It’s my fondest dream that someone would find an Ike and Tina recording of Screamin’ Jay Hawkins’ “I Put a Spell on You.” But in the meantime, “Puppy Love” is the next best thing.

Wait, “Puppy Love”?! I know the title sounds like some kind of Brenda Lee ditty, but instead it’s a slinky, otherworldly number. This is way more Screamin’ Jay than Paul Anka.

The song creeps steadily along with the bass. The drums, guitars, and piano lurk in the background. The Ikettes sing in a spooky, detached harmony. Young Tina’s sound is appropriately mysterious and ominous:

To yooooou it’s just a puppy loooove / You never caaaared how much you broke my heeeart / But ONE DAY you’ll STOP and saaaay / Why did I TREAT little Tina that waaaay / And chances are you’ll be needing little me agaaain

Puppy love has never been so eerie!

This is an extremely interesting Ike and Tina cut. . .unlike anything else I’ve heard from them. (Much more voodoo than “Mojo Queen.”) It was the B-side of the 1962 single, “Tra La La La La.” I don’t know if Ike wrote it or not. . .if you have the 45, look at it and let me know.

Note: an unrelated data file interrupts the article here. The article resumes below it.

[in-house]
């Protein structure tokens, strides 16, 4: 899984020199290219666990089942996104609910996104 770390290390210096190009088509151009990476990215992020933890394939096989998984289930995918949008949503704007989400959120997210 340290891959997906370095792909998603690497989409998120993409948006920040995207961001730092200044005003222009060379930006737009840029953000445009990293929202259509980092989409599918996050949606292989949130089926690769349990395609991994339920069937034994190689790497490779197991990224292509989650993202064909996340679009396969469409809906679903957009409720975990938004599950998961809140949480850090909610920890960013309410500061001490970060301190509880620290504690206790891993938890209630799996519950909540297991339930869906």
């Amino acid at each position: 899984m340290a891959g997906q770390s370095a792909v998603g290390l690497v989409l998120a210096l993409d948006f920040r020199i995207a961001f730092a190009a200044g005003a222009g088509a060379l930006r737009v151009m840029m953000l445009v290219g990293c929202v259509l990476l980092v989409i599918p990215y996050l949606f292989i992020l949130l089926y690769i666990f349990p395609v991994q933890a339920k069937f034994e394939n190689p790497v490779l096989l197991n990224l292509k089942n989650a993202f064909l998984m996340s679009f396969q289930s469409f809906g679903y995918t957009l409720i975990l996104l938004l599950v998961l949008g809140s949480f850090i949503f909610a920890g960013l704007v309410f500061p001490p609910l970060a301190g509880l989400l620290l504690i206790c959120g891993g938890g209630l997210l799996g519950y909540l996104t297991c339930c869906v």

This Man’s Crazy

“This Man’s Crazy” is a frenetic number from Ike and Tina’s 1963 album It’s Gonna Work Out Fine. As I mentioned in a previous post, Ike said that he wrote songs with Little Richard’s voice in mind. This song could serve as exhibit A.

Listen: This Man’s Crazy

It’s a breakneck rock song, with a boogie-type piano part and a exuberant saxophone solo. Tina punctuates the song with little “wooo!” parts, just like Little Richard.

“This Man’s Crazy” is a fun song, and would be good to play the next time you have an out-of-control house party. Just think how fun it would be to dance on the couch while Tina sings:

He comes home every day raisin’ all kind of sand [?] / his drama’s so much til it’s gone out of hand / Everything he do, there’s no reason why / This man is crazy, I think he lost his mind! / Uh huh / Oh yeah / Uh huh / Woooo!

It’s under two minutes long, so you should be able to keep up your crazy dancing throughout without losing your breath.

Tina’s Dilemma

Ikettes: Tina!
Tina: Yes, ‘ettes?
Ikettes: Why do you love that guy?

“Tina’s Dilemma” was released as a single in 1963. It’s a crazy little number where the Ikettes and Tina squabble over her man and his cheating ways.